Dhammarakkhita, Dharmaraksita, Dhamma-rakkhita, Dharmarakshita: 7 definitions

Introduction

Introduction:

Dhammarakkhita means something in Buddhism, Pali, Hinduism, Sanskrit. If you want to know the exact meaning, history, etymology or English translation of this term then check out the descriptions on this page. Add your comment or reference to a book if you want to contribute to this summary article.

In Buddhism

Theravada (major branch of Buddhism)

[«previous next»] — Dhammarakkhita in Theravada glossary
Source: Pali Kanon: Pali Proper Names

1. Dhammarakkhita - A Yona Thera sent by the Third Council to Aparantaka. There he preached the Aggikkhandhopama Sutta and converted thirty seven thousand persons. Mhv.xii.4, 34f.

2. Dhammarakkhita - See Maha Dhammarakkhita and Yonaka Maha Dhammarakkhita.

3. Dhammarakkhita - A thera in Ceylon in the time of Kittisirirajasiha. Cv.c.299.

4. Dhammarakkhita - A Thera at whose request Acariya Dhammapala wrote the Commentary on the Netti. Gv.69.

5. Dhammarakkhita - Mentioned as a high class name. E.g., Vin.iv.8; Sp.ii.448, 480.

6. Dhammarakkhita - A monk of Asokarama in Pataliputta, under whom Nagasena studied the Tipitaka. Mil.16, 18.

context information

Theravāda is a major branch of Buddhism having the the Pali canon (tipitaka) as their canonical literature, which includes the vinaya-pitaka (monastic rules), the sutta-pitaka (Buddhist sermons) and the abhidhamma-pitaka (philosophy and psychology).

Discover the meaning of dhammarakkhita or dharmaraksita in the context of Theravada from relevant books on Exotic India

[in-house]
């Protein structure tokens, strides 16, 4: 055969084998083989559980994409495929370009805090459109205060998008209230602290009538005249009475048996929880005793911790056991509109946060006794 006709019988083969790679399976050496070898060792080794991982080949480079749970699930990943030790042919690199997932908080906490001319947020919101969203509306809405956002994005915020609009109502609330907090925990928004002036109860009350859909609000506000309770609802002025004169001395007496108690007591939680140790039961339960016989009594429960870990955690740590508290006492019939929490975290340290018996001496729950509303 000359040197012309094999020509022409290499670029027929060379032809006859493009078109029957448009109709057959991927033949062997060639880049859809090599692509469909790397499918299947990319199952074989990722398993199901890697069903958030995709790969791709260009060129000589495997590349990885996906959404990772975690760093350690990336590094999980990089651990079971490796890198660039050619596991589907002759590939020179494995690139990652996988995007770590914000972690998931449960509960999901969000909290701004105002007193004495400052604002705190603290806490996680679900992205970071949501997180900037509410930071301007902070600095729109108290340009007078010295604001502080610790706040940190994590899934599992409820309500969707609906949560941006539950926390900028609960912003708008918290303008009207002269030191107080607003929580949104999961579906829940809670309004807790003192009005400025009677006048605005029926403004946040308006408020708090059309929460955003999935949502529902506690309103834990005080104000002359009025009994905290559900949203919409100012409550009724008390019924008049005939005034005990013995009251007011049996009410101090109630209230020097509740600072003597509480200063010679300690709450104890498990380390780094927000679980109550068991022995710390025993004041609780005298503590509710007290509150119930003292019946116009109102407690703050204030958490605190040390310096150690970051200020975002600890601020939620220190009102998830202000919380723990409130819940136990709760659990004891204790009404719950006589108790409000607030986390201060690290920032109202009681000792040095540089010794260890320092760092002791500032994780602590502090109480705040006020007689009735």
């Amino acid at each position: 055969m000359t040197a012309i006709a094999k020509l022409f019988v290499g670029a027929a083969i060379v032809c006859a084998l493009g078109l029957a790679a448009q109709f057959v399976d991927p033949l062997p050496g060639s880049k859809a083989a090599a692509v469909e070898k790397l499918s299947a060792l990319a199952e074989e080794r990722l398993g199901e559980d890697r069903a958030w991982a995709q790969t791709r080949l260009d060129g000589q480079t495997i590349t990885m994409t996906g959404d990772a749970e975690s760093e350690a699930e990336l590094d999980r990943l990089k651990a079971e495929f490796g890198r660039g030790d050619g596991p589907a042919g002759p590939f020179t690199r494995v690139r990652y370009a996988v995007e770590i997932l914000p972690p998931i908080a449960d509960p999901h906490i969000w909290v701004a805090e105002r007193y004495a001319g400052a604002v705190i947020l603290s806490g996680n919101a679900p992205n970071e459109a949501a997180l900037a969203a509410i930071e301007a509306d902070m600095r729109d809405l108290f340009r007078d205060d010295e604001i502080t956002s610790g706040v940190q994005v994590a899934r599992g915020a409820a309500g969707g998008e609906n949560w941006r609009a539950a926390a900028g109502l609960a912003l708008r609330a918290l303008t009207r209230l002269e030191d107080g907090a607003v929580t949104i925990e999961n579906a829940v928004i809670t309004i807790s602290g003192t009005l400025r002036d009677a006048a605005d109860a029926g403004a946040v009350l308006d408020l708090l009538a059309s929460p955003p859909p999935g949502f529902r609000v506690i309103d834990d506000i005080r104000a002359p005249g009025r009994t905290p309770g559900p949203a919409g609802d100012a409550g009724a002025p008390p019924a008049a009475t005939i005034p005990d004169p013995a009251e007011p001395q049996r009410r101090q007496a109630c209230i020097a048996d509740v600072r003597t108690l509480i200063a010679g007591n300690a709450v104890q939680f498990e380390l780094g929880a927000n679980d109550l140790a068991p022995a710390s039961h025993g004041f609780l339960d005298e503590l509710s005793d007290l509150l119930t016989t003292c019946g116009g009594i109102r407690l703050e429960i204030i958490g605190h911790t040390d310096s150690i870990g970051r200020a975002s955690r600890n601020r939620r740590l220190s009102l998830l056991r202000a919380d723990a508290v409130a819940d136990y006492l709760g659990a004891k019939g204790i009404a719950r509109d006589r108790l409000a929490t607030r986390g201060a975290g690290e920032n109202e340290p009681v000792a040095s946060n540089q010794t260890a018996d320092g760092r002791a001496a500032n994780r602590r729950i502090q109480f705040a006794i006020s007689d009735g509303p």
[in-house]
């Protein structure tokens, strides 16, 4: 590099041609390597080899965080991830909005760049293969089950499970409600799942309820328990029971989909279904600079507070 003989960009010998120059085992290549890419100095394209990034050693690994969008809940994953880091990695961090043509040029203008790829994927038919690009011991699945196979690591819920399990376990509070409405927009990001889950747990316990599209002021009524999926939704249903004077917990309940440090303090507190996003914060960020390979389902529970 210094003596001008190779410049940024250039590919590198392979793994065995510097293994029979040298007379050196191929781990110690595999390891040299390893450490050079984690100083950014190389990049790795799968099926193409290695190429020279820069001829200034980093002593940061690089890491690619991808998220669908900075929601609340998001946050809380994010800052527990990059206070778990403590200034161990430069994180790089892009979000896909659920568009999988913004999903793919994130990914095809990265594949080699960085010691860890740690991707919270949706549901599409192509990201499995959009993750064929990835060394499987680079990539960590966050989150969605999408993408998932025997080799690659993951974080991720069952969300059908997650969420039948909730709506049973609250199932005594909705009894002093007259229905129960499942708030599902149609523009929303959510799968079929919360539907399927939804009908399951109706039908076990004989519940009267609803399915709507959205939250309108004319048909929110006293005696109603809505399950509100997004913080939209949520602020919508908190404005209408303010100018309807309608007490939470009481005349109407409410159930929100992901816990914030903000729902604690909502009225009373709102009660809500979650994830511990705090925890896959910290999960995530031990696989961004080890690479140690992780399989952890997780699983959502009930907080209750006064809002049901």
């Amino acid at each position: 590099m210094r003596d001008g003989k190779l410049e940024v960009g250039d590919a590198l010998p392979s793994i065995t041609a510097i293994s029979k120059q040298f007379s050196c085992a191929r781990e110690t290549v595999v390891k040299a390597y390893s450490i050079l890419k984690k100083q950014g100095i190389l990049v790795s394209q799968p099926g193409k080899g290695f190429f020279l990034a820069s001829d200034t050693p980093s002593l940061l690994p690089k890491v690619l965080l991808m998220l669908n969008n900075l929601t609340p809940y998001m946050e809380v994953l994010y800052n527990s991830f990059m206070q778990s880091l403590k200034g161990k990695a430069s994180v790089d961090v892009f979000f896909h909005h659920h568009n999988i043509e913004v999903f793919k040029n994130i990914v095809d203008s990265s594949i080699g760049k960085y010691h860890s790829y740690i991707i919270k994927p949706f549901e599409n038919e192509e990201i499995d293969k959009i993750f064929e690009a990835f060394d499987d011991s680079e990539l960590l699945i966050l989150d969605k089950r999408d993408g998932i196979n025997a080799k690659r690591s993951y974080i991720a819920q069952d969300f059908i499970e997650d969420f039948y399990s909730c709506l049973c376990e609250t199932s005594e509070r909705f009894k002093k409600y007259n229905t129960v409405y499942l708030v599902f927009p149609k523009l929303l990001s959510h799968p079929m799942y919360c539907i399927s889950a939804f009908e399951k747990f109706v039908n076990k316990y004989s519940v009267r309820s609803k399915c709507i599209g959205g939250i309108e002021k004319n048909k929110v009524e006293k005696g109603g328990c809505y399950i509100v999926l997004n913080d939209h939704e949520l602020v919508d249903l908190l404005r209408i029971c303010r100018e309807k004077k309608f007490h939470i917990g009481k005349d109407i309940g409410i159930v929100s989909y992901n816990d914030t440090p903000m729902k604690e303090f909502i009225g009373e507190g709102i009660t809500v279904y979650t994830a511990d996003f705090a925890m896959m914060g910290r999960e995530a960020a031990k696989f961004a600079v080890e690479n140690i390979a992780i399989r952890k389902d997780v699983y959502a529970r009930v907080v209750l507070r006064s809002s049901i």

General definition (in Buddhism)

[«previous next»] — Dhammarakkhita in Buddhism glossary
Source: WikiPedia: Buddhism

Dharmaraksita, was one of the missionaries sent by the Mauryan emperor Ashoka to proselytize the Buddhist faith. He is described as being a Greek in the Mahavamsa, and his activities are indicative of the strength of the Hellenistic Greek involvement during the formative centuries of Buddhism.

Dharmaraksita (Sanskrit), or Dhammarakkhita (Pali) (translation: Protected by the Dharma).

Languages of India and abroad

Pali-English dictionary

[«previous next»] — Dhammarakkhita in Pali glossary
Source: BuddhaSasana: Concise Pali-English Dictionary

dhammarakkhita : (adj.) protected by the Norm.

Source: Sutta: The Pali Text Society's Pali-English Dictionary

Dhammarakkhita refers to: rightly guarded Sn.288;

Note: dhammarakkhita is a Pali compound consisting of the words dhamma and rakkhita.

Pali book cover
context information

Pali is the language of the Tipiṭaka, which is the sacred canon of Theravāda Buddhism and contains much of the Buddha’s speech. Closeley related to Sanskrit, both languages are used interchangeably between religions.

Discover the meaning of dhammarakkhita or dharmaraksita in the context of Pali from relevant books on Exotic India

Sanskrit dictionary

[«previous next»] — Dhammarakkhita in Sanskrit glossary
Source: Cologne Digital Sanskrit Dictionaries: Monier-Williams Sanskrit-English Dictionary

Dharmarakṣitā (धर्मरक्षिता):—[=dharma-rakṣitā] [from dharma > dhara] f. ‘l°-protected’, Name of a female, [Daśakumāra-carita]

[Sanskrit to German] (Deutsch Wörterbuch)

Source: Cologne Digital Sanskrit Dictionaries: Böhtlingk and Roth Grosses Petersburger Wörterbuch

Dharmarakṣitā (धर्मरक्षिता):—(dharma + ra) f. Nomen proprium eines Frauenzimmers [Daśakumāracarita] in [Benfey’ Chrestomathie aus Sanskritwerken 191, 14.]

context information

Sanskrit, also spelled संस्कृतम् (saṃskṛtam), is an ancient language of India commonly seen as the grandmother of the Indo-European language family (even English!). Closely allied with Prakrit and Pali, Sanskrit is more exhaustive in both grammar and terms and has the most extensive collection of literature in the world, greatly surpassing its sister-languages Greek and Latin.

Discover the meaning of dhammarakkhita or dharmaraksita in the context of Sanskrit from relevant books on Exotic India

See also (Relevant definitions)

Relevant text

Like what you read? Consider supporting this website: